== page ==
The Hope Center for College, Community and Justice at Temple University in Philadelphia has published a report on “Real College During the Pandemic”, examining the impact of COVID-19 on the security of students’ basic needs, as well as multiple indicators of their well-being, including employment, academic engagement, and mental health.
The data come from an electronic survey completed between Mid-March and Mid-April by 38,602 students attending 54 colleges and universities in 26 states in the US, including 39 two-year colleges and 15 four-year colleges and universities. The report shows that of the students with a job alongside their studies, 1/3rd lost that job and another 1/3rd was in fear of losing it. 63% of students at 4-year colleges reported they couldn’t focus on their studies because of the pandemic.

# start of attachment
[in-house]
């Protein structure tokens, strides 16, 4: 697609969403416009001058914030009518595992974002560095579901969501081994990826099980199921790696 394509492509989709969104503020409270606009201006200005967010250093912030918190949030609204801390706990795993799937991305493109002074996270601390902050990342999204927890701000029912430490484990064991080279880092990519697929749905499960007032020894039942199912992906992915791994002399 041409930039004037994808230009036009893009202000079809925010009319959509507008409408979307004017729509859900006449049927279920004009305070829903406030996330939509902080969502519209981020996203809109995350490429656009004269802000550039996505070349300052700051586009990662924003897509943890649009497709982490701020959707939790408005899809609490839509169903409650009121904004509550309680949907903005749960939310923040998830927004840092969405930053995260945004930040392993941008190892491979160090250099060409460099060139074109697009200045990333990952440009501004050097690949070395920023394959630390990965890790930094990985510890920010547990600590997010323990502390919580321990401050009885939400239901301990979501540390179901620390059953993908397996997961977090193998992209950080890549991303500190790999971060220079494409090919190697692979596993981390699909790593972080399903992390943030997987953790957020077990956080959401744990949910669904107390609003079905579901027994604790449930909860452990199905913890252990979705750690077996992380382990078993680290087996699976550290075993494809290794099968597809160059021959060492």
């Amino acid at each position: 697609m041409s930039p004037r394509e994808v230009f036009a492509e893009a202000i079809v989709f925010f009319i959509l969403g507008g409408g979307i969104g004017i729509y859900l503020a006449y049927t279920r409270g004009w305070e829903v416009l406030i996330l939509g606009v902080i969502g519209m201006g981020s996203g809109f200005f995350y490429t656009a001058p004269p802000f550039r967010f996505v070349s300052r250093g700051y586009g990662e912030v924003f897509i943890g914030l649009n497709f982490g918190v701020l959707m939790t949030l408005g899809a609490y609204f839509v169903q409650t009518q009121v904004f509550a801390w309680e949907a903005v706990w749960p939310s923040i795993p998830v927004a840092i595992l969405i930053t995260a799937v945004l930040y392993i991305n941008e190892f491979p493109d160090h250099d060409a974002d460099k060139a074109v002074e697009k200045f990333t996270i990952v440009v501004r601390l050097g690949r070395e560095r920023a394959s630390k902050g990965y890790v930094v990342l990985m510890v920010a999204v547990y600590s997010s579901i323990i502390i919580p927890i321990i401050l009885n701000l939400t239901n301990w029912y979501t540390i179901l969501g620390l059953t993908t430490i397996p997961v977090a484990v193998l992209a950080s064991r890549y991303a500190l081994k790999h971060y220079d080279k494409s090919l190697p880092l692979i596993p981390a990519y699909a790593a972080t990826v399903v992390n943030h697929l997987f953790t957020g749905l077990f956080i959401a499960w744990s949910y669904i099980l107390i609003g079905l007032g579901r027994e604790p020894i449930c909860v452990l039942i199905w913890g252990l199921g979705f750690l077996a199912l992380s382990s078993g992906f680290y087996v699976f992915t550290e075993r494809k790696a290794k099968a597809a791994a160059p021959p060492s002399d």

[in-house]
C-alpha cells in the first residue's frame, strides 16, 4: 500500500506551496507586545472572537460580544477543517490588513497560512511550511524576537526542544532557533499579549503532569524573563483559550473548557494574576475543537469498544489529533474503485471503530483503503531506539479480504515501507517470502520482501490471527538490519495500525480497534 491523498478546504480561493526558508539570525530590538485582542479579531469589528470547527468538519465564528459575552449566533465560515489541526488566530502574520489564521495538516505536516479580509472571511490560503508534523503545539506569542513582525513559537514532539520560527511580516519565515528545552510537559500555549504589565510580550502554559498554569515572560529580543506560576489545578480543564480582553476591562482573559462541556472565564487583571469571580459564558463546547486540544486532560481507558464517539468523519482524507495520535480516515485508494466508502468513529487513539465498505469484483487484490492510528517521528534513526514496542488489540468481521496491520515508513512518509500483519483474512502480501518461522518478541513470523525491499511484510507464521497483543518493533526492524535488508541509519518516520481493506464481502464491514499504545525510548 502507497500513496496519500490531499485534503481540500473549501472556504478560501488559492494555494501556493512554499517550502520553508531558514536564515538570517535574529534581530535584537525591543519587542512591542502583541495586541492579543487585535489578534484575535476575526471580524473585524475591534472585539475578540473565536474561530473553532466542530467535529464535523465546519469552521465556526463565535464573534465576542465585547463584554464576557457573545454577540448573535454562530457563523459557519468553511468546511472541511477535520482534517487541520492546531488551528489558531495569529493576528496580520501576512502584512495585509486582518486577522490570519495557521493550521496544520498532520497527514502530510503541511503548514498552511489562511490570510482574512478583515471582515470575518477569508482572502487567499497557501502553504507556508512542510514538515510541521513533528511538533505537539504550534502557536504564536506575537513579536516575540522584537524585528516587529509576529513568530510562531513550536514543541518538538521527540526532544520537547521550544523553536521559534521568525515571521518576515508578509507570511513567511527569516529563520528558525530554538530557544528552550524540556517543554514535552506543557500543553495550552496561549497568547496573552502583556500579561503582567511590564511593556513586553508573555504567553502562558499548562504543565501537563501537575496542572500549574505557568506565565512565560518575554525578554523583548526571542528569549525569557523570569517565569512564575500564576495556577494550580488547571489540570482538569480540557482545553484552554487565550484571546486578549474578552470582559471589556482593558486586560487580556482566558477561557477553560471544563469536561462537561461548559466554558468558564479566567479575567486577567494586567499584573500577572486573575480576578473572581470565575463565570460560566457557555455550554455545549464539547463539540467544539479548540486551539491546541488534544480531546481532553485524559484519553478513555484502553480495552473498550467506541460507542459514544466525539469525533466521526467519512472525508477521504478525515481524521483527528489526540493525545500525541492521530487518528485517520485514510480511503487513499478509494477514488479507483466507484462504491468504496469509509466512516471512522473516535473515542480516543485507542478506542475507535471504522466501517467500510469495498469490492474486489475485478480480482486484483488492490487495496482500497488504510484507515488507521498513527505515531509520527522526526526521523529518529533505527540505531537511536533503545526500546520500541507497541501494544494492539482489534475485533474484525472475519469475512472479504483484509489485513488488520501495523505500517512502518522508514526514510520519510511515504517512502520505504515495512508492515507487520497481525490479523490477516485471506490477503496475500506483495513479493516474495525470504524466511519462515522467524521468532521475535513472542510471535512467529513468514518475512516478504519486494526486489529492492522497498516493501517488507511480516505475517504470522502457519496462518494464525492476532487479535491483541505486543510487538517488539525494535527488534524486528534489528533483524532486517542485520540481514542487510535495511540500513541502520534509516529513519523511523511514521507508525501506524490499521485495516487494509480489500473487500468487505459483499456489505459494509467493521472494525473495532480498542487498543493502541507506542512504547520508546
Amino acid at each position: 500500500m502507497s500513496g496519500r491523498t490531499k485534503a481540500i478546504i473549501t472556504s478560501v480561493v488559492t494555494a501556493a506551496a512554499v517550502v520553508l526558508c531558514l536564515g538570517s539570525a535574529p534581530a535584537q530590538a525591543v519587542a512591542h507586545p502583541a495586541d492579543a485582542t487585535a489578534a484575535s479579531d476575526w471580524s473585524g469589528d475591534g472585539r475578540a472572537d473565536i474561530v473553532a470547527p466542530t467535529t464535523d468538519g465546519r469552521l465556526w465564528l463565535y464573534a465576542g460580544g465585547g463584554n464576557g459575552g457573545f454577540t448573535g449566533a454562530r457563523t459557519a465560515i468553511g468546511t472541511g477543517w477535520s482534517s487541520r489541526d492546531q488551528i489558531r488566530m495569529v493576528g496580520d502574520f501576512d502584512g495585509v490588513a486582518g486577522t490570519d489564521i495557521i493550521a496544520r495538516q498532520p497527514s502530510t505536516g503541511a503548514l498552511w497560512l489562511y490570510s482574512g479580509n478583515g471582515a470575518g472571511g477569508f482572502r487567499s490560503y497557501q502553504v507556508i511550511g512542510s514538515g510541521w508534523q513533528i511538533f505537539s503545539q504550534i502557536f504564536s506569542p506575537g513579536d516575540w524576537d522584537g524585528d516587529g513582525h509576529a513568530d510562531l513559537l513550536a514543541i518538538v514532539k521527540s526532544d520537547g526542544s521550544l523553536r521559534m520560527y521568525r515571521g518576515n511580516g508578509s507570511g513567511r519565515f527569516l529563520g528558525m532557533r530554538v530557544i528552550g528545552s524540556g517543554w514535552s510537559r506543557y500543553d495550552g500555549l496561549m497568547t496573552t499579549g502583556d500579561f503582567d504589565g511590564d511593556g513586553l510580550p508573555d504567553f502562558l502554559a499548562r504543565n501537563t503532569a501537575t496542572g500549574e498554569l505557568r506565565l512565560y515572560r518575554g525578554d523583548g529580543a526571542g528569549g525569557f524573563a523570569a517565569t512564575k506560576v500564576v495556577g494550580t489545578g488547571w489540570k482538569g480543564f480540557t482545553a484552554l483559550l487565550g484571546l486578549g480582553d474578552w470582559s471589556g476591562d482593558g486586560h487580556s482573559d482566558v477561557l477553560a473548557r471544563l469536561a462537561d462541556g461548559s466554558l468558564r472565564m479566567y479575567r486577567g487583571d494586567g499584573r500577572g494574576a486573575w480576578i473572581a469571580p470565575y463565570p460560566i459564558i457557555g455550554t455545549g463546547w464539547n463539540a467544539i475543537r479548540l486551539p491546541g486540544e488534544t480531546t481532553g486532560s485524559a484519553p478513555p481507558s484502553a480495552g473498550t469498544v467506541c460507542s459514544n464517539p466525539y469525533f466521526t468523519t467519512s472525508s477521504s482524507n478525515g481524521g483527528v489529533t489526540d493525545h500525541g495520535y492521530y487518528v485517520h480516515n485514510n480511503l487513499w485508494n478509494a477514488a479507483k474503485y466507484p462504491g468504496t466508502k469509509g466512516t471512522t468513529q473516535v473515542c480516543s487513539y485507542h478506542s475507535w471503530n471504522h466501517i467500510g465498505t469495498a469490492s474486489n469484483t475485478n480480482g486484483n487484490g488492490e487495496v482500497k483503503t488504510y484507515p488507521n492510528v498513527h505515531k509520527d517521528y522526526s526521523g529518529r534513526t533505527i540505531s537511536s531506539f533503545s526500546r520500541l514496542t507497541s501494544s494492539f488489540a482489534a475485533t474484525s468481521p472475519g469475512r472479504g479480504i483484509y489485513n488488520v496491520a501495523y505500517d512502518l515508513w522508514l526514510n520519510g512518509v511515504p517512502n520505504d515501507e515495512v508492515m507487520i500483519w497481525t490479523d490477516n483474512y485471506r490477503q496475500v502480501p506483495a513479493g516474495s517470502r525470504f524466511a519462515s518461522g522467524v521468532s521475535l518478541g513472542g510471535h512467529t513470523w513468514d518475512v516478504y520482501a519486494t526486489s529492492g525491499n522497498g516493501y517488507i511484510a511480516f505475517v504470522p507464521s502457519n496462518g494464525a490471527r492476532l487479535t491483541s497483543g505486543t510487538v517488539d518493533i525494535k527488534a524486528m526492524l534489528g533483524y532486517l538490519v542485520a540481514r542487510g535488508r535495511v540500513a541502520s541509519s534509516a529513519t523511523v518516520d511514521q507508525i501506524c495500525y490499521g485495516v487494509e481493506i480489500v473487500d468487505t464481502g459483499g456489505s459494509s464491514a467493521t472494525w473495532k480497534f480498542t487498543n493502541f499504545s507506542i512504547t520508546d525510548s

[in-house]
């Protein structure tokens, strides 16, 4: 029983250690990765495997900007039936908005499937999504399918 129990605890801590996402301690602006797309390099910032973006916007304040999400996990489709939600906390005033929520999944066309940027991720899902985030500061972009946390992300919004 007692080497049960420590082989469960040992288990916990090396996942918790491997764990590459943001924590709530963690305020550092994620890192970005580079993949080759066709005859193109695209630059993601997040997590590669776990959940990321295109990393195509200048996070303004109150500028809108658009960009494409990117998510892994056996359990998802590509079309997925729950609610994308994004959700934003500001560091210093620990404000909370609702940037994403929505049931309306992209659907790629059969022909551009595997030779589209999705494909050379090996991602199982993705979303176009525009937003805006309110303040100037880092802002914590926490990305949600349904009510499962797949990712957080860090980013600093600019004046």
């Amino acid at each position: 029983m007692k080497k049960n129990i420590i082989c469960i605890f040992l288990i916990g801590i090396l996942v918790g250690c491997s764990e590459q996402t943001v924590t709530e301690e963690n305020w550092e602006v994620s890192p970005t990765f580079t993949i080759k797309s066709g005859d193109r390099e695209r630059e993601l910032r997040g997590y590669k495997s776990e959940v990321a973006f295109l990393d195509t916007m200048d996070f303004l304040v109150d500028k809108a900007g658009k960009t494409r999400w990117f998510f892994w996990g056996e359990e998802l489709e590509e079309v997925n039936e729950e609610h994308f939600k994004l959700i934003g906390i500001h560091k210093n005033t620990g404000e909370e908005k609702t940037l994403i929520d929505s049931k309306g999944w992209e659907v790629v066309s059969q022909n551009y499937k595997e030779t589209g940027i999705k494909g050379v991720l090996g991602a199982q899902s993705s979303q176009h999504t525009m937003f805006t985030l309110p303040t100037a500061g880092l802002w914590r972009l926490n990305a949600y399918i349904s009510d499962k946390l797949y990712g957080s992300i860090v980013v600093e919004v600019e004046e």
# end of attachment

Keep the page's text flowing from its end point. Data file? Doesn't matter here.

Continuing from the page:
The exact data may be different across the various countries in Europe – and indeed, things are still evolving rapidly. But it seems clear that the pandemic has had a significant impact on the students’ well-being and may be expected to have such an impact for some time to come.
This begs the question – for each and every university – what they should be doing differently and what they should be doing more to help students cope with this impact on COVID-19 on their economic, social and mental situation.
An excellent topic for learning from each other among universities with a similar vision and mission.